Record exports make advertising a great British success story
Newly released figures paint a picture of rude health for the UK’s advertising and marketing exports in 2019 – so how will the industry cope with the challenges posed by the pandemic?
The Advertising Association’s recently published UK Advertising Exports Report 2021 wasn’t short of headline figures. The report covered the latest data taken from 2019, when 7% year-on-year growth led the industry to a new record level of £11bn in international trade. That put UK exports of advertising and market research services in third place among comparable industries, behind insurance and pension services (at £20bn) and computer services (£12bn).
This phenomenal rate of growth is made all the more impressive by a jump in the number of registered advertising and market research companies engaging in either exporting or importing goods and services, from 25% in 2017 to 37% in 2018. This suggests that the increase in exports isn’t simply driven by the same companies exporting more than before; but by more companies exploring and exporting to foreign markets.
This adaptability is also reflected in the data collected on which countries are importing UK advertising services – unsurprisingly for an industry with innovation built into its DNA, companies appear to be actively seeking new markets in the wake of Brexit. In fact, EU nations accounted for 40% of exports, down significantly from the previous year’s figure of 53%.
UK advertising is the world’s centre of excellence and a gateway for companies looking to go global
The US remains the largest single-country importer of UK advertising and market research services, importing £1.1bn worth of UK advertising and market research services, with France (£785m), Germany (£712m), Switzerland (£643m) and Ireland (£539m) the next largest importers.
Recognising this shift in target markets, Minister for Exports Graham Stuart congratulated the sector on its “exceptional” growth, adding: “It is clear the industry is reorienting to the fastest growing international markets which, with government support, places the sector in the best possible position for the future.”
But what does that future hold for an industry that, like so many others, has been hit hard by the pandemic? As part of the report, think tank Credos polled members of the UK Advertising Export Group (UKAEG) on their expectations around winning new business, the global Britain agenda, Brexit and other upcoming challenges.
While the analysis showed largely positive sentiment across much of the data gathered, concerns were detected around the prospects for securing new business in 2021. Both COVID-19 and Brexit were cited as factors that members feared could lead to budgets being cut or market access being limited, with travel restrictions highlighted as a potential barrier to business development for many.
Despite the clear challenges, industry leaders and onlookers alike remain upbeat about the sector’s exports outlook. Damian Collins MP, the former chair of the Digital, Culture, Media and Sport Committee, acknowledges the issues faced by the industry, but is confident in the UK’s staying power.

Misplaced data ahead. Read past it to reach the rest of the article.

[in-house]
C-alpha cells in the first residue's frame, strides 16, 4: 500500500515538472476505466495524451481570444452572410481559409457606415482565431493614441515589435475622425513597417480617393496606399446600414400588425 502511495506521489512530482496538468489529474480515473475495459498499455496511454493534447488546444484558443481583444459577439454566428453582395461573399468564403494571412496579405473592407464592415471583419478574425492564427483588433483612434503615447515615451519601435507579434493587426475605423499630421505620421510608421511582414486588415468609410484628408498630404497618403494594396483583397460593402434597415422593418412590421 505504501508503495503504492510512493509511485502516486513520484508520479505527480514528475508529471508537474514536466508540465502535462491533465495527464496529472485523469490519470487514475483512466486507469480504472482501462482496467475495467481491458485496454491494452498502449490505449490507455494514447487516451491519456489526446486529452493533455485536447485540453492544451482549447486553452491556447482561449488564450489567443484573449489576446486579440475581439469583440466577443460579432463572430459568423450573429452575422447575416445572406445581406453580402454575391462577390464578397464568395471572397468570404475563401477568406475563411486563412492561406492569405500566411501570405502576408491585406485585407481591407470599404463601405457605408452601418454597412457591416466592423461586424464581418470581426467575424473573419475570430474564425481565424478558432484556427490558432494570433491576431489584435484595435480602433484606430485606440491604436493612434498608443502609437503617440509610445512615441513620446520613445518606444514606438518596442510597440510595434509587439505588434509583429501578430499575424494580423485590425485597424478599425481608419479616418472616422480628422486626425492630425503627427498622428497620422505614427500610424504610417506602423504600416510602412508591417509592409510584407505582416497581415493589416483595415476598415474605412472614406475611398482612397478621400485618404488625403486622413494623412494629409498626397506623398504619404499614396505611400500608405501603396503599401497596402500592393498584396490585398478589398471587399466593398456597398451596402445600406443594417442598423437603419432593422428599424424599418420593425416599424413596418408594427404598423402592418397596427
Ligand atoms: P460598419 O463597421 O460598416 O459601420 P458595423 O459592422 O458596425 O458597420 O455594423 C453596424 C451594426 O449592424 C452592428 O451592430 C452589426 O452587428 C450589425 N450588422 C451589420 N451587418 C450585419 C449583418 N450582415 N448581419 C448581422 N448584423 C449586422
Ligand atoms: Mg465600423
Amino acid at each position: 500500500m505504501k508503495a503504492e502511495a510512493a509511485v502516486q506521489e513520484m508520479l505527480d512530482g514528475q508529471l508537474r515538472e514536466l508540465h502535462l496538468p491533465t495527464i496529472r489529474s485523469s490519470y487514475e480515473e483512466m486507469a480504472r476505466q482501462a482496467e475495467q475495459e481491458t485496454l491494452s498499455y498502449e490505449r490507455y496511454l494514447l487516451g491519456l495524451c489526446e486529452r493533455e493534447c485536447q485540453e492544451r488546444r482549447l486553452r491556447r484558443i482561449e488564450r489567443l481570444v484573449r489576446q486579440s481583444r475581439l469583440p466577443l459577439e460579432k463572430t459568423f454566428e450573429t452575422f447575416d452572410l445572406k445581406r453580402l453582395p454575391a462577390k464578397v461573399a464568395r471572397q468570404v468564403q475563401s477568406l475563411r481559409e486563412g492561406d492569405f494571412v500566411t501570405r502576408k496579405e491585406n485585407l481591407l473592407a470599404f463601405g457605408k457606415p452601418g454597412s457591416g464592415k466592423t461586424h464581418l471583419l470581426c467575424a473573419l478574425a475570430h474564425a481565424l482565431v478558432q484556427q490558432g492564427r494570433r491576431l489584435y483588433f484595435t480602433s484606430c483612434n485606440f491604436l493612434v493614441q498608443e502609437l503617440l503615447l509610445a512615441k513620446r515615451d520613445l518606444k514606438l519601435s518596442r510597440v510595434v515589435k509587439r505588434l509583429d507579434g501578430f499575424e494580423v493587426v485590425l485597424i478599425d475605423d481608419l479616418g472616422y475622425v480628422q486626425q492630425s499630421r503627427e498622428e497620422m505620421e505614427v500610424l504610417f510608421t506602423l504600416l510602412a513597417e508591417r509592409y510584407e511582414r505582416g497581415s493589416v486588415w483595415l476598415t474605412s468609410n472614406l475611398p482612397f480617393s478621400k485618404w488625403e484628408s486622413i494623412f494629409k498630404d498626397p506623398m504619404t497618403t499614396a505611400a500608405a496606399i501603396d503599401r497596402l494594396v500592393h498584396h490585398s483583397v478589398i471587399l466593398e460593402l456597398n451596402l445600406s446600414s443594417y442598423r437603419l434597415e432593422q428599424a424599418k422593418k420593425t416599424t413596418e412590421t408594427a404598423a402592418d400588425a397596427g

“As we went into 2020 and the year of COVID, ad spend has fallen across most media and so that obviously remains a challenge for the advertising industry, as well as media owners,” he told The House, adding: “But London is recognised as a global centre of excellence for the advertising industry, both in terms of creativity and technical capability as well. It’s far and away the biggest creative hub in Europe.”
It’s a sentiment echoed by Janet Hull, Chair, UKAEG and IPA Director of Marketing Strategy in her comments about how the UK’s natural competitive advantages ensured exports continued apace in 2020.
“UK advertising is the world’s centre of excellence and a gateway for companies looking to go global,” she commented. “We can work with China and the US in the same day. Despite the unprecedented social and economic pressures of the last year, UK Advertising Export Group members continued to service a global client base, and even expand internationally, with new office openings in key markets and increasing headcount at home.”
Strong export growth isn’t just about indigenous companies reaching outwards; it’s about brands in foreign markets broadening their own horizons with international or UK-only briefs. Happily, there does appear to be momentum on this front and despite the travel restrictions and budget reductions induced by the pandemic, businesses such as BMW, Emirates, Carlsberg, TikTok and Icelandair all appointed UK agencies in 2020.
It’s a pattern Martin Jones, Managing Partner at AAR, recognises: “Reassuringly, there were very few clients with international or global requirements who appointed agencies outside of their ‘home’ country other than the UK; a clear testament to the work that has been carried out to promote the UK as ‘the place to go’!”
A year after nerves were first set on edge by the pandemic, the trends and figures highlighted in the report represent much-needed positivity for the industry.
“The full impact of the past year on exports will not be known fully until next year,” Stephen Woodford, Chief Executive of the Advertising Association acknowledges, “but with the vaccine roll-out continuing apace and the global economy making the return to normal, now is the time to look forward and plan for the future and to demonstrate that the UK is not only open for business but remains the undisputed global hub for advertising and marketing services.”